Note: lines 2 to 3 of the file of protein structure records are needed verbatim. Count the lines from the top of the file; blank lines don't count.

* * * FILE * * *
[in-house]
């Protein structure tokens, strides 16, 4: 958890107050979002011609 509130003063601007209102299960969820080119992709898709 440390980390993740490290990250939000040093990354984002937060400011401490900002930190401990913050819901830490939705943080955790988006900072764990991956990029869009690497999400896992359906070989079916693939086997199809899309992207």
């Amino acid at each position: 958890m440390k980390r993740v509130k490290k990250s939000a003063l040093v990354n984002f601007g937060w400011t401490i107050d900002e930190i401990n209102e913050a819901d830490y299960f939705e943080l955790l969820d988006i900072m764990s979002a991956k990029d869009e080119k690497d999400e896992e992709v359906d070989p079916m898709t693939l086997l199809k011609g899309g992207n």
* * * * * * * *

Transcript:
């Protein structure tokens, strides 16, 4: 958890107050979002011609 509130003063601007209102299960969820080119992709898709 440390980390993740490290990250939000040093990354984002937060400011401490900002930190401990913050819901830490939705943080955790988006900072764990991956990029869009690497999400896992359906070989079916693939086997199809899309992207």
């Amino acid at each position: 958890m440390k980390r993740v509130k490290k990250s939000a003063l040093v990354n984002f601007g937060w400011t401490i107050d900002e930190i401990n209102e913050a819901d830490y299960f939705e943080l955790l969820d988006i900072m764990s979002a991956k990029d869009e080119k690497d999400e896992e992709v359906d070989p079916m898709t693939l086997l199809k011609g899309g992207n």